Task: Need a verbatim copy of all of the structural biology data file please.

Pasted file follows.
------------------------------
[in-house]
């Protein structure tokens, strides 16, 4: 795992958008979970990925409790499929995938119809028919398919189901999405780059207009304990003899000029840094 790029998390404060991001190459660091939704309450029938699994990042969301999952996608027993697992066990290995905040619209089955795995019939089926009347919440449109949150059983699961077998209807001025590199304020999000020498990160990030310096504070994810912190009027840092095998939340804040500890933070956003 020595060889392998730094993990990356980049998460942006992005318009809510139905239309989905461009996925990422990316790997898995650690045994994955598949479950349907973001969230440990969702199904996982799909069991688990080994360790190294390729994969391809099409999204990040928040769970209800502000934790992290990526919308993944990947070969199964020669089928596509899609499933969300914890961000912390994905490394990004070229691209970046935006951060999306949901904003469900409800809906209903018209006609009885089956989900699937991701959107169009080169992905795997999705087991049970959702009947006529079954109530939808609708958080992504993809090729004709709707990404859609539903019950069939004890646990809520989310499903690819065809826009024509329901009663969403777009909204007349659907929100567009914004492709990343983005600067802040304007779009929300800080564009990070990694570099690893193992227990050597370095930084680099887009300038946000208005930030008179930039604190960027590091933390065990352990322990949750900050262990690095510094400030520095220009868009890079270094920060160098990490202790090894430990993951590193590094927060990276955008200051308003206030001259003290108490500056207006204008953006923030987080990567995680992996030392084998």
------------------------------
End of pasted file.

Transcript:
[in-house]
């Protein structure tokens, strides 16, 4: 795992958008979970990925409790499929995938119809028919398919189901999405780059207009304990003899000029840094 790029998390404060991001190459660091939704309450029938699994990042969301999952996608027993697992066990290995905040619209089955795995019939089926009347919440449109949150059983699961077998209807001025590199304020999000020498990160990030310096504070994810912190009027840092095998939340804040500890933070956003 020595060889392998730094993990990356980049998460942006992005318009809510139905239309989905461009996925990422990316790997898995650690045994994955598949479950349907973001969230440990969702199904996982799909069991688990080994360790190294390729994969391809099409999204990040928040769970209800502000934790992290990526919308993944990947070969199964020669089928596509899609499933969300914890961000912390994905490394990004070229691209970046935006951060999306949901904003469900409800809906209903018209006609009885089956989900699937991701959107169009080169992905795997999705087991049970959702009947006529079954109530939808609708958080992504993809090729004709709707990404859609539903019950069939004890646990809520989310499903690819065809826009024509329901009663969403777009909204007349659907929100567009914004492709990343983005600067802040304007779009929300800080564009990070990694570099690893193992227990050597370095930084680099887009300038946000208005930030008179930039604190960027590091933390065990352990322990949750900050262990690095510094400030520095220009868009890079270094920060160098990490202790090894430990993951590193590094927060990276955008200051308003206030001259003290108490500056207006204008953006923030987080990567995680992996030392084998």